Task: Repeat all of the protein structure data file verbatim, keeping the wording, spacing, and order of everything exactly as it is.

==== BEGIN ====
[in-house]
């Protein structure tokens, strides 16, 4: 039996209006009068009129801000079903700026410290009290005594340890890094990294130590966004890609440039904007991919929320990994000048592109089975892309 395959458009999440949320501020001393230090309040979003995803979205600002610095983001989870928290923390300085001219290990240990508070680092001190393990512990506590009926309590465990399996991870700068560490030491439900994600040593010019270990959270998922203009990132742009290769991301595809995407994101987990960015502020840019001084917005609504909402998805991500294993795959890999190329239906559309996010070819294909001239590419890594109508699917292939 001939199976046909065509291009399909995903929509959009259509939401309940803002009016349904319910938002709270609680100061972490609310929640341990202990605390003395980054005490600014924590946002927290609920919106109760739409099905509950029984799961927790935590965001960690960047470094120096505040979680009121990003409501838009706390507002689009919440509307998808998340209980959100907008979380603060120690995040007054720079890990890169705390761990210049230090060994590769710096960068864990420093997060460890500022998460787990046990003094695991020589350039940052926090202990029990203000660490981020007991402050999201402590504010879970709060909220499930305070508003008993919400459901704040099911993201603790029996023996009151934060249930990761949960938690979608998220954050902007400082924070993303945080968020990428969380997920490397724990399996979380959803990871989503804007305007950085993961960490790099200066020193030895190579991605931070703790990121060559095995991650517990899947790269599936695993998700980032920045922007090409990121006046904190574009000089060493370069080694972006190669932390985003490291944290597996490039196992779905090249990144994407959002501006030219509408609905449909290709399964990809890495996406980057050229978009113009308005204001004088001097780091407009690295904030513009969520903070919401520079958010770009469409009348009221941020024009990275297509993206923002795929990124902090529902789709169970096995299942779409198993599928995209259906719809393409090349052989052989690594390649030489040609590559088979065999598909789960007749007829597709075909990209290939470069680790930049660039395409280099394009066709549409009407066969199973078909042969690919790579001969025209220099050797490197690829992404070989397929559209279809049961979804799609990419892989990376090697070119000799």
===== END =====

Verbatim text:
[in-house]
């Protein structure tokens, strides 16, 4: 039996209006009068009129801000079903700026410290009290005594340890890094990294130590966004890609440039904007991919929320990994000048592109089975892309 395959458009999440949320501020001393230090309040979003995803979205600002610095983001989870928290923390300085001219290990240990508070680092001190393990512990506590009926309590465990399996991870700068560490030491439900994600040593010019270990959270998922203009990132742009290769991301595809995407994101987990960015502020840019001084917005609504909402998805991500294993795959890999190329239906559309996010070819294909001239590419890594109508699917292939 001939199976046909065509291009399909995903929509959009259509939401309940803002009016349904319910938002709270609680100061972490609310929640341990202990605390003395980054005490600014924590946002927290609920919106109760739409099905509950029984799961927790935590965001960690960047470094120096505040979680009121990003409501838009706390507002689009919440509307998808998340209980959100907008979380603060120690995040007054720079890990890169705390761990210049230090060994590769710096960068864990420093997060460890500022998460787990046990003094695991020589350039940052926090202990029990203000660490981020007991402050999201402590504010879970709060909220499930305070508003008993919400459901704040099911993201603790029996023996009151934060249930990761949960938690979608998220954050902007400082924070993303945080968020990428969380997920490397724990399996979380959803990871989503804007305007950085993961960490790099200066020193030895190579991605931070703790990121060559095995991650517990899947790269599936695993998700980032920045922007090409990121006046904190574009000089060493370069080694972006190669932390985003490291944290597996490039196992779905090249990144994407959002501006030219509408609905449909290709399964990809890495996406980057050229978009113009308005204001004088001097780091407009690295904030513009969520903070919401520079958010770009469409009348009221941020024009990275297509993206923002795929990124902090529902789709169970096995299942779409198993599928995209259906719809393409090349052989052989690594390649030489040609590559088979065999598909789960007749007829597709075909990209290939470069680790930049660039395409280099394009066709549409009407066969199973078909042969690919790579001969025209220099050797490197690829992404070989397929559209279809049961979804799609990419892989990376090697070119000799």